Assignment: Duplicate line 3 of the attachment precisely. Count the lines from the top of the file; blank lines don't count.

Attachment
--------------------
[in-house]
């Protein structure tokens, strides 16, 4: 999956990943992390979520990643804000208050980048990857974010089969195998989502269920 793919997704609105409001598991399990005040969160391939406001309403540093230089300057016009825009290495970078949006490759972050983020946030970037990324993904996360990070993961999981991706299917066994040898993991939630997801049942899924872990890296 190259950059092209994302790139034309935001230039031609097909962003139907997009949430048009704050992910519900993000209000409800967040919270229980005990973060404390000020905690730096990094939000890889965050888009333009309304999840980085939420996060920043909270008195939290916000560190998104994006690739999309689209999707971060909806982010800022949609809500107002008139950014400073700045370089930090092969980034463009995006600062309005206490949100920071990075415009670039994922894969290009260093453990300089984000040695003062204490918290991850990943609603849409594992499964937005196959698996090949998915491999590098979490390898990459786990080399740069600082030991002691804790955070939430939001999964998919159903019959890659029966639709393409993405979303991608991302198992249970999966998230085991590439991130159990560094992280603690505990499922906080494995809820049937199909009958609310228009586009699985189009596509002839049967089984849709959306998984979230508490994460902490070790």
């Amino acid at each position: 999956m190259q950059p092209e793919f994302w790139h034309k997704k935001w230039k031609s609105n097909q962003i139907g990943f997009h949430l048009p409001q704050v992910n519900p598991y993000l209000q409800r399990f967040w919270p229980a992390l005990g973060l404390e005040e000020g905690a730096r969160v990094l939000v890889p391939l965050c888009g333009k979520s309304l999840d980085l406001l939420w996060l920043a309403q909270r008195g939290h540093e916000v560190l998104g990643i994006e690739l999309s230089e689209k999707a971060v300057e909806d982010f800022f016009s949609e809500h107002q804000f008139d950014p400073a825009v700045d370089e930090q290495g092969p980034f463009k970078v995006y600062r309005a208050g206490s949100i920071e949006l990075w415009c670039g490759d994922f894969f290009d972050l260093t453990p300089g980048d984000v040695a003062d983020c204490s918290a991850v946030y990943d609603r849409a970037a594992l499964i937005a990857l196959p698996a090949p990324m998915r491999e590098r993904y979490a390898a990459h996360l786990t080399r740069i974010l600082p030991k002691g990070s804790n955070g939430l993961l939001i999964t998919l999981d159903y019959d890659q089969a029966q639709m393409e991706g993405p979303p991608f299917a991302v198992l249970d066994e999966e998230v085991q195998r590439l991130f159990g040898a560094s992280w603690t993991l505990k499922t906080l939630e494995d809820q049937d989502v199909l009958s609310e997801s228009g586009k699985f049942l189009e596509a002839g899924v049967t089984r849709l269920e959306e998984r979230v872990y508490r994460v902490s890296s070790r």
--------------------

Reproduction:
């Amino acid at each position: 999956m190259q950059p092209e793919f994302w790139h034309k997704k935001w230039k031609s609105n097909q962003i139907g990943f997009h949430l048009p409001q704050v992910n519900p598991y993000l209000q409800r399990f967040w919270p229980a992390l005990g973060l404390e005040e000020g905690a730096r969160v990094l939000v890889p391939l965050c888009g333009k979520s309304l999840d980085l406001l939420w996060l920043a309403q909270r008195g939290h540093e916000v560190l998104g990643i994006e690739l999309s230089e689209k999707a971060v300057e909806d982010f800022f016009s949609e809500h107002q804000f008139d950014p400073a825009v700045d370089e930090q290495g092969p980034f463009k970078v995006y600062r309005a208050g206490s949100i920071e949006l990075w415009c670039g490759d994922f894969f290009d972050l260093t453990p300089g980048d984000v040695a003062d983020c204490s918290a991850v946030y990943d609603r849409a970037a594992l499964i937005a990857l196959p698996a090949p990324m998915r491999e590098r993904y979490a390898a990459h996360l786990t080399r740069i974010l600082p030991k002691g990070s804790n955070g939430l993961l939001i999964t998919l999981d159903y019959d890659q089969a029966q639709m393409e991706g993405p979303p991608f299917a991302v198992l249970d066994e999966e998230v085991q195998r590439l991130f159990g040898a560094s992280w603690t993991l505990k499922t906080l939630e494995d809820q049937d989502v199909l009958s609310e997801s228009g586009k699985f049942l189009e596509a002839g899924v049967t089984r849709l269920e959306e998984r979230v872990y508490r994460v902490s890296s070790r």